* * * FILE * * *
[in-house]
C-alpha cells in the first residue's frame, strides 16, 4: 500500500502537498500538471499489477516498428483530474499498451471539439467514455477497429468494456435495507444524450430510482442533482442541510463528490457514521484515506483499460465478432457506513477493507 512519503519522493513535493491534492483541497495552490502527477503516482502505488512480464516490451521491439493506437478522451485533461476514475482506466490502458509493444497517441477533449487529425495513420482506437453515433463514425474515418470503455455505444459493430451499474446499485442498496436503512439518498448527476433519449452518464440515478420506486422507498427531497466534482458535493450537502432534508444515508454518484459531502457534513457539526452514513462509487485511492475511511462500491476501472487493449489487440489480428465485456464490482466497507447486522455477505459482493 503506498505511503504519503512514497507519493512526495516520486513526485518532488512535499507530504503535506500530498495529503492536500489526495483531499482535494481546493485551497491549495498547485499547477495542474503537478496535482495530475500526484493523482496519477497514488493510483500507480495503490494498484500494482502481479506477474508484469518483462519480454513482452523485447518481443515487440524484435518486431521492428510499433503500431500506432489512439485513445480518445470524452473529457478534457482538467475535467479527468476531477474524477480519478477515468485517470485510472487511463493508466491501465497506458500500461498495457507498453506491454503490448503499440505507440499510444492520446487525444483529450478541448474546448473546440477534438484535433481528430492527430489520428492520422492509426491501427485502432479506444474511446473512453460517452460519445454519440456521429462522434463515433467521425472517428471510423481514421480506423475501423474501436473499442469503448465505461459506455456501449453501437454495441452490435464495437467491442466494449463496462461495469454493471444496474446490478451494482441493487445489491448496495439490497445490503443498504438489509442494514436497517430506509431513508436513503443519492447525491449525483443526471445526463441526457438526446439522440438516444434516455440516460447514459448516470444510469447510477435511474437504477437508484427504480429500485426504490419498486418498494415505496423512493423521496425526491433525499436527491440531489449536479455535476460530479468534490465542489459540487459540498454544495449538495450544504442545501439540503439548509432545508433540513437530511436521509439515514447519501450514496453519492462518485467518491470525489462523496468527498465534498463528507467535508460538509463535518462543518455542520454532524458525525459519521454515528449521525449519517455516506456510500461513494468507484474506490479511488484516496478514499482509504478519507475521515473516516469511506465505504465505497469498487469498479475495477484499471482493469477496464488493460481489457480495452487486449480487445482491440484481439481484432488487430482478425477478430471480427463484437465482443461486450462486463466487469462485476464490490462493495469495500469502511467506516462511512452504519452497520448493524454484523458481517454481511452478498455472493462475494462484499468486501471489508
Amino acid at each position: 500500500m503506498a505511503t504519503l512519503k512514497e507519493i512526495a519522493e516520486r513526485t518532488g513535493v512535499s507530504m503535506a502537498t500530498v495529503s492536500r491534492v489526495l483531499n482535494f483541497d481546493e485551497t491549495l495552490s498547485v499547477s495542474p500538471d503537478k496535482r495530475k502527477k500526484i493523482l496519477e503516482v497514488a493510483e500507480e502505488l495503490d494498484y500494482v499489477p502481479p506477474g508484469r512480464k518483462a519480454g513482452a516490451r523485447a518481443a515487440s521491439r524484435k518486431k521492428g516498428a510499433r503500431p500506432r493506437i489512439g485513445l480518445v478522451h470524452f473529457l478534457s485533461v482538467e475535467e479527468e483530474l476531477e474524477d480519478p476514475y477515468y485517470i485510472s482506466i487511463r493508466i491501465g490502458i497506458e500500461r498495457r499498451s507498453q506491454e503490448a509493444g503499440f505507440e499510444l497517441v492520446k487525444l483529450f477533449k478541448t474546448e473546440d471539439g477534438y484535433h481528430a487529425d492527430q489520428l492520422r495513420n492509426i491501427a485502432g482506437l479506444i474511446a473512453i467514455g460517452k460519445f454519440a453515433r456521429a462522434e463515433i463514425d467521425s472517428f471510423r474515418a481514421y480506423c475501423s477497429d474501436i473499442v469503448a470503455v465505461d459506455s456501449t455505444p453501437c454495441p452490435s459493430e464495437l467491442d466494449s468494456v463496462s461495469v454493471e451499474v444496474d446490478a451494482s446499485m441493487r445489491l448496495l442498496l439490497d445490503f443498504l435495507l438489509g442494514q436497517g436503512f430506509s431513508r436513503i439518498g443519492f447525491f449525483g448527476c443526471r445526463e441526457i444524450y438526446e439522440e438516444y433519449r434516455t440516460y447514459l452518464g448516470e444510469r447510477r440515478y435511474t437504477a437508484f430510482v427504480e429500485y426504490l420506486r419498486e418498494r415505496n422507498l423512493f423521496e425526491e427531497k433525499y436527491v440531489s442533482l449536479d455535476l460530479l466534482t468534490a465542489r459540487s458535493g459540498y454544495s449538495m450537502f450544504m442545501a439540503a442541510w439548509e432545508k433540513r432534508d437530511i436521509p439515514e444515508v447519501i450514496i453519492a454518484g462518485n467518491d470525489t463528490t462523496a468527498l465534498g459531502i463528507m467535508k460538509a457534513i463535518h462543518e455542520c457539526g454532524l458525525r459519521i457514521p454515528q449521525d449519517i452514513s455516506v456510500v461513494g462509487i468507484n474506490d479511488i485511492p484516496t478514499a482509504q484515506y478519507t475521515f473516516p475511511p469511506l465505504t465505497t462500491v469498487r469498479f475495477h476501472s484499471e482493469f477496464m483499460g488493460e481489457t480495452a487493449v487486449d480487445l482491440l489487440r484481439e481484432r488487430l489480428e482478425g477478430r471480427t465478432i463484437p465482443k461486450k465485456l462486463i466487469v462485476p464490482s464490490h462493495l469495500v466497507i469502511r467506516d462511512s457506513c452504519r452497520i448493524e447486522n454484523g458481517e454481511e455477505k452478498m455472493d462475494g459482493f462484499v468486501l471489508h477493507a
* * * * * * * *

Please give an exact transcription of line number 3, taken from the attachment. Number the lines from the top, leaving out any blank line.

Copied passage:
Amino acid at each position: 500500500m503506498a505511503t504519503l512519503k512514497e507519493i512526495a519522493e516520486r513526485t518532488g513535493v512535499s507530504m503535506a502537498t500530498v495529503s492536500r491534492v489526495l483531499n482535494f483541497d481546493e485551497t491549495l495552490s498547485v499547477s495542474p500538471d503537478k496535482r495530475k502527477k500526484i493523482l496519477e503516482v497514488a493510483e500507480e502505488l495503490d494498484y500494482v499489477p502481479p506477474g508484469r512480464k518483462a519480454g513482452a516490451r523485447a518481443a515487440s521491439r524484435k518486431k521492428g516498428a510499433r503500431p500506432r493506437i489512439g485513445l480518445v478522451h470524452f473529457l478534457s485533461v482538467e475535467e479527468e483530474l476531477e474524477d480519478p476514475y477515468y485517470i485510472s482506466i487511463r493508466i491501465g490502458i497506458e500500461r498495457r499498451s507498453q506491454e503490448a509493444g503499440f505507440e499510444l497517441v492520446k487525444l483529450f477533449k478541448t474546448e473546440d471539439g477534438y484535433h481528430a487529425d492527430q489520428l492520422r495513420n492509426i491501427a485502432g482506437l479506444i474511446a473512453i467514455g460517452k460519445f454519440a453515433r456521429a462522434e463515433i463514425d467521425s472517428f471510423r474515418a481514421y480506423c475501423s477497429d474501436i473499442v469503448a470503455v465505461d459506455s456501449t455505444p453501437c454495441p452490435s459493430e464495437l467491442d466494449s468494456v463496462s461495469v454493471e451499474v444496474d446490478a451494482s446499485m441493487r445489491l448496495l442498496l439490497d445490503f443498504l435495507l438489509g442494514q436497517g436503512f430506509s431513508r436513503i439518498g443519492f447525491f449525483g448527476c443526471r445526463e441526457i444524450y438526446e439522440e438516444y433519449r434516455t440516460y447514459l452518464g448516470e444510469r447510477r440515478y435511474t437504477a437508484f430510482v427504480e429500485y426504490l420506486r419498486e418498494r415505496n422507498l423512493f423521496e425526491e427531497k433525499y436527491v440531489s442533482l449536479d455535476l460530479l466534482t468534490a465542489r459540487s458535493g459540498y454544495s449538495m450537502f450544504m442545501a439540503a442541510w439548509e432545508k433540513r432534508d437530511i436521509p439515514e444515508v447519501i450514496i453519492a454518484g462518485n467518491d470525489t463528490t462523496a468527498l465534498g459531502i463528507m467535508k460538509a457534513i463535518h462543518e455542520c457539526g454532524l458525525r459519521i457514521p454515528q449521525d449519517i452514513s455516506v456510500v461513494g462509487i468507484n474506490d479511488i485511492p484516496t478514499a482509504q484515506y478519507t475521515f473516516p475511511p469511506l465505504t465505497t462500491v469498487r469498479f475495477h476501472s484499471e482493469f477496464m483499460g488493460e481489457t480495452a487493449v487486449d480487445l482491440l489487440r484481439e481484432r488487430l489480428e482478425g477478430r471480427t465478432i463484437p465482443k461486450k465485456l462486463i466487469v462485476p464490482s464490490h462493495l469495500v466497507i469502511r467506516d462511512s457506513c452504519r452497520i448493524e447486522n454484523g458481517e454481511e455477505k452478498m455472493d462475494g459482493f462484499v468486501l471489508h477493507a